Grootboom To Hangberg – Access To Adequate Housing

by | Oct 19, 2010 | Masiphumelele, Public Service | 0 comments

The South African constitution is brief and to the point when it comes to the right to housing. It guarantees everyone the right to have “access to adequate housing”. The state is enjoined to “take reasonable legislative and other measures, within its available resources, to achieve the progressive realisation of this right.”

No one may be evicted from their home, or have their home demolished, without an order of court made after considering all the relevant circumstances. No legislation may permit arbitrary evictions.

The state is obliged to “respect, protect, promote and fulfil” the right to access to housing, along with the other rights guaranteed to all in the Bill of Rights. Among these are the right to human dignity, to equality and to have property rights protected.

One of the major means of promoting the achievement of equality is to provide adequate housing. Previously disadvantaged people are able, once adequately housed, to spend time improving their lot in life via the education system, vocational training, working in the informal or formal sectors of the economy and participating fully in the sporting, cultural and religious life of their communities. Those who are not adequately housed have difficulty in all spheres, much of their energy is consumed with their striving to be properly housed. Some even organise themselves around the issue of inadequate housing and protest volubly about the failure of the state to afford them access to adequate housing.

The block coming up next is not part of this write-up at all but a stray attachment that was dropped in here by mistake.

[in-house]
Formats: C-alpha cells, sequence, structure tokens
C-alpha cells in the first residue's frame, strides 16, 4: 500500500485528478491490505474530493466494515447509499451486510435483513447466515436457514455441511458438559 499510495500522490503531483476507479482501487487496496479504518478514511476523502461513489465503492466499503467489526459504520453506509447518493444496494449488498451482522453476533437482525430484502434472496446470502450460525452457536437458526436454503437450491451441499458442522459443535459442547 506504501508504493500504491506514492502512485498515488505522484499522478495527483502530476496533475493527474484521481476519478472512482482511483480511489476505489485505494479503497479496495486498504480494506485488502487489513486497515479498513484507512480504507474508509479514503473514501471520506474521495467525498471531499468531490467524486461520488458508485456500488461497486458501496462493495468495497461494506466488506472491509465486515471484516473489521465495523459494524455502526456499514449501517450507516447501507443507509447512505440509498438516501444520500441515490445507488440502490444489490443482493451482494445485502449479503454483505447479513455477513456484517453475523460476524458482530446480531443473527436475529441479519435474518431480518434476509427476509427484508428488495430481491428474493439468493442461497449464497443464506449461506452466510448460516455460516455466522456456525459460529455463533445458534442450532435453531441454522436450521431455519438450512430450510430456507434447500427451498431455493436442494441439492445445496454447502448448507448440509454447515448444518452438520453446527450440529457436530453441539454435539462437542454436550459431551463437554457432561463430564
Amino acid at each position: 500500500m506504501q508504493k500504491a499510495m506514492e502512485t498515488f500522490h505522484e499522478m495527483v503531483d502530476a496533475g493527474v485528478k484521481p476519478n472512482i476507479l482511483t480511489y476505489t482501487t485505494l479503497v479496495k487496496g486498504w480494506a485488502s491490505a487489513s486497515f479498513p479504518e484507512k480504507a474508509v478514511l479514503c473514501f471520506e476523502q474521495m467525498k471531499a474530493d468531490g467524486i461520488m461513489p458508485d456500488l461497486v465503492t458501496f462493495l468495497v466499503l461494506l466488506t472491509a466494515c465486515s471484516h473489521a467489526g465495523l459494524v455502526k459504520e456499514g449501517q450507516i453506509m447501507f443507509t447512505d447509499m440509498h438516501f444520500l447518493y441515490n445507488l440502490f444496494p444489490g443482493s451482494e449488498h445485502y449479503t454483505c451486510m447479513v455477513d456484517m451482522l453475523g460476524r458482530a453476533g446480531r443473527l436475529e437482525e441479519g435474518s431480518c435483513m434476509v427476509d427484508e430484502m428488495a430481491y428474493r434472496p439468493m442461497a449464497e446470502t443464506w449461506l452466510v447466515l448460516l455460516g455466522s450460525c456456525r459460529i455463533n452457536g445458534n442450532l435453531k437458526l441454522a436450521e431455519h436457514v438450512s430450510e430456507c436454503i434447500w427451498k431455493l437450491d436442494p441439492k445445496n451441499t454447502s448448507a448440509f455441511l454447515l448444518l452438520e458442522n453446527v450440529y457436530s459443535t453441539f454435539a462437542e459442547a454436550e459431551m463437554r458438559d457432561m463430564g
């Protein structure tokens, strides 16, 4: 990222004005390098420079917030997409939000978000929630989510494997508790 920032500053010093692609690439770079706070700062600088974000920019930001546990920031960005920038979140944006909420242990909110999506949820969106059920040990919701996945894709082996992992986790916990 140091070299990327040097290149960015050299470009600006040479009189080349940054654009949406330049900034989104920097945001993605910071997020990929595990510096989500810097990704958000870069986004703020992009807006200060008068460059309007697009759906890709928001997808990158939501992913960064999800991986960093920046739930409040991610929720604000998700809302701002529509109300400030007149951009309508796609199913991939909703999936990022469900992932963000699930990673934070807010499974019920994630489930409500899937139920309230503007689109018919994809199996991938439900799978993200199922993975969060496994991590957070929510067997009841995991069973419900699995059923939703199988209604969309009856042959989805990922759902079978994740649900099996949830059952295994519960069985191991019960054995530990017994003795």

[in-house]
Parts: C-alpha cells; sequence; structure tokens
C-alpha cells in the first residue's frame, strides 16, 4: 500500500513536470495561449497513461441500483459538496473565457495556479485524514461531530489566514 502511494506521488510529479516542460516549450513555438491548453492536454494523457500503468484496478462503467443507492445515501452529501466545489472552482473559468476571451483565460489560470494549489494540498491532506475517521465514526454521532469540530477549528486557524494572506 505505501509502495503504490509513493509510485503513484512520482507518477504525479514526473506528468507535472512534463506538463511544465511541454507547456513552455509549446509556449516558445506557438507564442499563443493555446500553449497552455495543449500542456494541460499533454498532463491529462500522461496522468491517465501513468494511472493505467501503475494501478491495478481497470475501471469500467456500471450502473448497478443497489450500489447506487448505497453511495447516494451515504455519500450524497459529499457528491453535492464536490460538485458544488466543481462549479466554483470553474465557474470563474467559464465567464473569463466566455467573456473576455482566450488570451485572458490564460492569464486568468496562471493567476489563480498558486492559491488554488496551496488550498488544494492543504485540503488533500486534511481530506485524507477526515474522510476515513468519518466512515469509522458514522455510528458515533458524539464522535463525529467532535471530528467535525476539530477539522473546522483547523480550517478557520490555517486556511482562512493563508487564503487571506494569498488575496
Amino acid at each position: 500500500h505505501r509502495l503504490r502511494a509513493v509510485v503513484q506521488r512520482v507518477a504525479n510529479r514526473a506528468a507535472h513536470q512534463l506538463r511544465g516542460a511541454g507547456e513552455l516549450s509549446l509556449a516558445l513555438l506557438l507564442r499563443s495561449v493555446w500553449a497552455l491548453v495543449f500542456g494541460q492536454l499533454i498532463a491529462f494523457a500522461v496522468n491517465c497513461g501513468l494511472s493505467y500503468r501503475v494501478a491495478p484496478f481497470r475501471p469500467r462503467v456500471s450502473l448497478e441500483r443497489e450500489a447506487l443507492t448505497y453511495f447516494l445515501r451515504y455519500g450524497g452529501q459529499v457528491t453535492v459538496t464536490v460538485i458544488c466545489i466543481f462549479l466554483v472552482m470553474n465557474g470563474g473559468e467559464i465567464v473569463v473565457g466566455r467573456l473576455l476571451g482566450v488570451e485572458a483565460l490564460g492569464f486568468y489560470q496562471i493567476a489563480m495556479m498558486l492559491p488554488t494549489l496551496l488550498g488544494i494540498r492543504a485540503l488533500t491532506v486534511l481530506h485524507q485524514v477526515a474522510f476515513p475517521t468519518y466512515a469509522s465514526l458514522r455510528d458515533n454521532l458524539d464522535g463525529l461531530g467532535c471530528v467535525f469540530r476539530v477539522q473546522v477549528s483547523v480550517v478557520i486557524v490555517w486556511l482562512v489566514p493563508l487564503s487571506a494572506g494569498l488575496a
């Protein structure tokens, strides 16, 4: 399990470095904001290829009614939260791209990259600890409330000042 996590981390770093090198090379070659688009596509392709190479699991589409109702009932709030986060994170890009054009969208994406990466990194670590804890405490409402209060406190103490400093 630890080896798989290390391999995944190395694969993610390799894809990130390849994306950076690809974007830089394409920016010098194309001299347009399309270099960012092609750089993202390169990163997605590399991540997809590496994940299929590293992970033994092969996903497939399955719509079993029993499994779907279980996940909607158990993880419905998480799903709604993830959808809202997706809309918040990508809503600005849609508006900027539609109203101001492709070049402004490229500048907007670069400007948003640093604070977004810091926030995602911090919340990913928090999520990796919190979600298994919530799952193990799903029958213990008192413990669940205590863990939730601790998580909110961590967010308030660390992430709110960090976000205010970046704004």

One of the early activists for housing was Irene Grootboom of Wallacedene. She had been evicted from her informal dwelling on private land earmarked for formal low-cost housing. She asked the courts to order the authorities to provide her with adequate basic shelter or housing until she obtained permanent accommodation. Although Ms Grootboom died before receiving permanent accommodation, her case has served as the template for interpreting socio-economics rights and their enforcement via the law.

The Constitutional Court noted the positive obligations placed upon the state to ameliorate the plight of the hundreds of thousands of people living in deplorable conditions around the country. These include access to housing, healthcare, sufficient food and water and also social security for those who are unable to support themselves and their dependents. All of the rights in the Bill of Rights are, so the Court held, interrelated and mutually supporting. Dignity, freedom and equality are denied to all without food, clothing and shelter. It is the duty of the state to foster conditions in which citizens are enabled to gain access to land on an equitable basis, but this does not oblige the state to go beyond its available resources or to realise these rights immediately. Nevertheless, the state must give effect to these rights and, when there are appropriate circumstances, the courts can and must enforce the right to access to adequate housing. Regard is had to the reasonableness of the measures taken to realise the right to access to housing.